Now, don’t get me wrong.  I like (nay, love) my health insurance.  I love the care it has facilitated for me and my family.  I especially love the financial shield with which it protects my family.  Despite having used the healthcare system at many points in my life, no bill has ever even remotely come close to devastating mine or my family’s finances, because we always have had excellent health insurance.  [For more on this, see my first essay.]  It is therefore flummoxing, perverse, and disturbing to me in the extreme that patients who are least able to pay the top charges from hospitals and other health providers are charged full-freight. 

Steven Brill, the founder of CourtTV, brought light to this obscenity in his widely-acclaimed April 2013 long-form article in Time Magazine entitled “Bitter Pill: Why Medical Bills Are Killing Us”.  Brill’s piece is the most important work in popular health policy in the past several years, and I heartily encourage every person who is concerned about our healthcare system to read it.  I have assigned it in my Health Law class for the past several years.  Brill gave several examples of uninsured patients who were charged a hospital’s complete price for the goods and services it provided, while insured patients had much lower bills paid by their insurance companies (and these insured patients were only responsible for the cost sharing obligations, like co-payments and deductibles, found in their arrangements with the insurers).  Brill highlighted the absurdity of hospitals using the un- or underinsured to cross-subsidize the hospital’s bottom line.  To be plain: hospitals charge full- freight to the un- and underinsured attempting to balance the hospital’s books or pad its operating profit.  Here’s what’s absurd: the un- and underinsured are the least able to pay the hospital’s top charges.  If these people had the means to pay the hospital’s complete charges, they would have done the rational thing and bought health insurance before they got sick to protect them from such high bills.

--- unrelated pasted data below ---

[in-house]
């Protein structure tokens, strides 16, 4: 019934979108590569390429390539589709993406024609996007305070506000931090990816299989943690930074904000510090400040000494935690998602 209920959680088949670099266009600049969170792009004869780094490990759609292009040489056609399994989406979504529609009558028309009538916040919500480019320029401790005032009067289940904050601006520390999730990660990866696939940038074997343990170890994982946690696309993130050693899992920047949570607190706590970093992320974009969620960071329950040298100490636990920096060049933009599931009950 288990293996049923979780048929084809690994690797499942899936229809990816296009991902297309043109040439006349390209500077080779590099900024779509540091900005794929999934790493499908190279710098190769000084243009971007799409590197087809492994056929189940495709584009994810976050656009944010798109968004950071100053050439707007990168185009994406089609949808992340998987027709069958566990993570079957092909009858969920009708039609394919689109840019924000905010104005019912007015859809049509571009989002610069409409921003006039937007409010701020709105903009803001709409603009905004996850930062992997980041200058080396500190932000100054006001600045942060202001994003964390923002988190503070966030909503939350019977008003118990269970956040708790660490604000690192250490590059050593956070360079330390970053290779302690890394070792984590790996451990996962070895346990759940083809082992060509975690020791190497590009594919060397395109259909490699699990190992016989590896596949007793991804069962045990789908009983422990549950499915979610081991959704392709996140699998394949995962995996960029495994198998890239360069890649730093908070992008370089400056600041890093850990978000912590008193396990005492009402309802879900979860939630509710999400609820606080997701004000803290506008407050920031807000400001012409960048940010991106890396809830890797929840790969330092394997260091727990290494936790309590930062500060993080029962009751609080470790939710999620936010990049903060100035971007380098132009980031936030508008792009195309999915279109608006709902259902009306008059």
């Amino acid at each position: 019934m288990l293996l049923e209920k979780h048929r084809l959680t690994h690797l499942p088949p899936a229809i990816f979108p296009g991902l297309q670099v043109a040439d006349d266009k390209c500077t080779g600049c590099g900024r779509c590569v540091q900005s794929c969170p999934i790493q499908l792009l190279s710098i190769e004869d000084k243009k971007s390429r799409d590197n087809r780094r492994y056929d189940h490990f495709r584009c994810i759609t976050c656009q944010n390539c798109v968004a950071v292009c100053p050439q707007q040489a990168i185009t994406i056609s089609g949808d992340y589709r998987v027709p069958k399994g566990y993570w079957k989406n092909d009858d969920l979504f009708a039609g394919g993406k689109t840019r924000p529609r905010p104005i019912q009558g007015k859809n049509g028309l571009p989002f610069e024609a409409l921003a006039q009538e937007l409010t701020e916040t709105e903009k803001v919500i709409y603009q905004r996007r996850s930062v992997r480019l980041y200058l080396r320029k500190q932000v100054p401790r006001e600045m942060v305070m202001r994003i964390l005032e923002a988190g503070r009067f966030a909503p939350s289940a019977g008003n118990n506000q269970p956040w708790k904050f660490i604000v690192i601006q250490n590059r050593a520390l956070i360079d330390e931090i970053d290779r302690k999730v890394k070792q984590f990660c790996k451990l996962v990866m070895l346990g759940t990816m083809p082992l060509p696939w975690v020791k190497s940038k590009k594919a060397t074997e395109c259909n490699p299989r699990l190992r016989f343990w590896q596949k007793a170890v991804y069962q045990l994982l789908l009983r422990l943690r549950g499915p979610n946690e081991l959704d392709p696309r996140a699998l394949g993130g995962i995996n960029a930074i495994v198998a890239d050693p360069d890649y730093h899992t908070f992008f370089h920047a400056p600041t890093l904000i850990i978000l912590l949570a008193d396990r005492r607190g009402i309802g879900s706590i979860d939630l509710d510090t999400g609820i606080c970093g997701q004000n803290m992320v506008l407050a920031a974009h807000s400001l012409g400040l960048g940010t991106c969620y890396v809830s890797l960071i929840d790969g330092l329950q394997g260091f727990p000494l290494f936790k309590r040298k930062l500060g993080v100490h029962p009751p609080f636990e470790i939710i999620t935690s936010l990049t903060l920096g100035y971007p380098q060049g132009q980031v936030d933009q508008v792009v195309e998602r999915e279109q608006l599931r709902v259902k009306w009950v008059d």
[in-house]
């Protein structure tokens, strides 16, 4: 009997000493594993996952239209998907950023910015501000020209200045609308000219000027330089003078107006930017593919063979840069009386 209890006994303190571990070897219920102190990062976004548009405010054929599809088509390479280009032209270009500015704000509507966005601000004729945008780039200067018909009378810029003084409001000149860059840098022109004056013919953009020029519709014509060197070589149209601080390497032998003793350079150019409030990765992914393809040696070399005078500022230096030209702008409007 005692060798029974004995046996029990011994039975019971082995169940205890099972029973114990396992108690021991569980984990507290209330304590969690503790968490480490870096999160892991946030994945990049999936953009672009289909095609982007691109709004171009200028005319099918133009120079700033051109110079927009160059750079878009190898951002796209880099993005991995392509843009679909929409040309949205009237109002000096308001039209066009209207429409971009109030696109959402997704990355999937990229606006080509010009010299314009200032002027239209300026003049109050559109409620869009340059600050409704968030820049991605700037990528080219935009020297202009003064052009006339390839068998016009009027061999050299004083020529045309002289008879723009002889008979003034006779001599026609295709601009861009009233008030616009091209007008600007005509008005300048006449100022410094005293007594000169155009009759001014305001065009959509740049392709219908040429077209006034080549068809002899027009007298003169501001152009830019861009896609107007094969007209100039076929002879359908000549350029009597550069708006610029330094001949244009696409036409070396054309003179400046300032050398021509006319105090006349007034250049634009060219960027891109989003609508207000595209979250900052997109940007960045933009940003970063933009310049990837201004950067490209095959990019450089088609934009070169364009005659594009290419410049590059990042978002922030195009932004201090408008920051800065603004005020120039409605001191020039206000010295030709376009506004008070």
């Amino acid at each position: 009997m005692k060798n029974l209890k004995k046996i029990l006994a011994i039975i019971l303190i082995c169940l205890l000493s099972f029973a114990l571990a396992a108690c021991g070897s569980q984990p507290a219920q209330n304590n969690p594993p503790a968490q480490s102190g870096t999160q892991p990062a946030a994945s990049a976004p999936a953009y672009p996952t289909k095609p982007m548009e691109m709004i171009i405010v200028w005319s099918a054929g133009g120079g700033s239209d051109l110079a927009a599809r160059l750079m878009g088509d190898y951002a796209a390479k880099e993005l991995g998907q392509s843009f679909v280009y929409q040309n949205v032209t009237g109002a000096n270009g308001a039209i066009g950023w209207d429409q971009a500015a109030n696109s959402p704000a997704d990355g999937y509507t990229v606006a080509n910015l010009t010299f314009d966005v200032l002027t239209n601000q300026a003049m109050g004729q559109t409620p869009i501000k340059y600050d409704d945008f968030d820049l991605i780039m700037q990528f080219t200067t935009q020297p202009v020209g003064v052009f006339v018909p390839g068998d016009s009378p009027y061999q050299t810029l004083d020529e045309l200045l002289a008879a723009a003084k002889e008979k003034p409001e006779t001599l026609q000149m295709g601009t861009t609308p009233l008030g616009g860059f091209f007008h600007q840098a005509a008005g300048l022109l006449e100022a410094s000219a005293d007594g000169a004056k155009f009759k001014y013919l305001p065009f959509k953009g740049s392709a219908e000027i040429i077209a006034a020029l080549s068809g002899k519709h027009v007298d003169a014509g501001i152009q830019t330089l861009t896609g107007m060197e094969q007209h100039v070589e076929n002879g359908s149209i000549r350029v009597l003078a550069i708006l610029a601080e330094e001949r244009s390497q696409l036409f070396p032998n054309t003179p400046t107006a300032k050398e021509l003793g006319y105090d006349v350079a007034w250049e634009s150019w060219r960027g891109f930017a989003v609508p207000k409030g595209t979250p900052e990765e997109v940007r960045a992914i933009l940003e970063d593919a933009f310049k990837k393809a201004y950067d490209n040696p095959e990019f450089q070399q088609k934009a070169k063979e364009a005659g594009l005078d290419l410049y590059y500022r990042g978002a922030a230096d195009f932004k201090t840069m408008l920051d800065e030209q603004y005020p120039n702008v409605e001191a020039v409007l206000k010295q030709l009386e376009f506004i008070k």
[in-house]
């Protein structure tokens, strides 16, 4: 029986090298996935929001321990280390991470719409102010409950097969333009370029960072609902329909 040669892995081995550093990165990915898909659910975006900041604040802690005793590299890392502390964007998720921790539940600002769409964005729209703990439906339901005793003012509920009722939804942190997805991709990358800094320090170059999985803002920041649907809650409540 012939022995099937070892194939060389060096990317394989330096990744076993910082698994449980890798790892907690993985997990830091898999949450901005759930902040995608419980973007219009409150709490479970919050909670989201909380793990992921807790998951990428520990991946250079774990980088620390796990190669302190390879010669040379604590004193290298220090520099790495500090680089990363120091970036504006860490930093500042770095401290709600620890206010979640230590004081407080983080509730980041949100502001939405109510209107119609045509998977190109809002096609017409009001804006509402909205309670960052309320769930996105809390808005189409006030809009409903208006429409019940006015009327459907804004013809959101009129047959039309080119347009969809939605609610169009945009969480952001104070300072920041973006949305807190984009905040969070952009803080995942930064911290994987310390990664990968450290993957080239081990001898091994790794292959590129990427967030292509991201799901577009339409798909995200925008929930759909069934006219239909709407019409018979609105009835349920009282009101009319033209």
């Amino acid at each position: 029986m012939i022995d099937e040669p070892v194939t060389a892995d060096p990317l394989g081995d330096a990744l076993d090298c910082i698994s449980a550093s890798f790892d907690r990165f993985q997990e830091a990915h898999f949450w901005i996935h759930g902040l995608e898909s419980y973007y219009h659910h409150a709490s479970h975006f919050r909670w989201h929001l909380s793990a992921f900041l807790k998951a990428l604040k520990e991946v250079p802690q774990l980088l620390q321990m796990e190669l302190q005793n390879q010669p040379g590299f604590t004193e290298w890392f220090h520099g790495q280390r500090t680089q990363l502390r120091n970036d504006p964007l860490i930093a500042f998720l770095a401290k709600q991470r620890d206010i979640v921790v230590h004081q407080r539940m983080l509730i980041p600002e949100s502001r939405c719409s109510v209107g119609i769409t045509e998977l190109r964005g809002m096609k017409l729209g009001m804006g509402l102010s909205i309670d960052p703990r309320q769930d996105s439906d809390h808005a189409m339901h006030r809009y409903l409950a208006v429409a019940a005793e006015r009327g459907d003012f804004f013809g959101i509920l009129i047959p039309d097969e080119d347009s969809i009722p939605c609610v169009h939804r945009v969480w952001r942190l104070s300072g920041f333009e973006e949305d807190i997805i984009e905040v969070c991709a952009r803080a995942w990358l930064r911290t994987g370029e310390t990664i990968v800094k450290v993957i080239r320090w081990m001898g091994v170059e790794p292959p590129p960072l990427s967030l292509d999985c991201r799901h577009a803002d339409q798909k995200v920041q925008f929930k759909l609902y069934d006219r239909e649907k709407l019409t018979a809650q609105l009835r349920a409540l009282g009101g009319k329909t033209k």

What can be done about this?  How about Congress passing a bill that says the following: no hospital will charge an uninsured person more than any particular insurer pays the hospital.  In other words, this bill would eliminate the scandal of a hospital charging a patient geometrically more than the next closest insurer pays.  The bill does not eliminate the uninsured paying for the goods and services for which they contract.  The “any particular insurer” can be Medicare, Medicaid, a commercial insurer with a lot of clout in the hospital’s market (like Blue Cross).  In the end, this bill would give uninsured patients something roughly analogous to a “most favored nations” right that insurers sometimes have.  (In a most favored nations clause, an insurer demands that it be charged no more than the lowest-charged insurer for a good or service).

Of course, Congress would have to pass this bill, and the President would have to sign it.  Whether Congress would pass, and the President would sign any proposed bill, are vast unknowns in proffering any new public policy.  And if that’s a criticism that’s leveled against my idea, I will gladly acknowledge and accept it.  What we can’t do is nothing.  We can’t not propose these ideas, regardless of their realistic chance of succeeding.  We can’t resign ourselves to the status quo where the uninsured are left without the care that they need.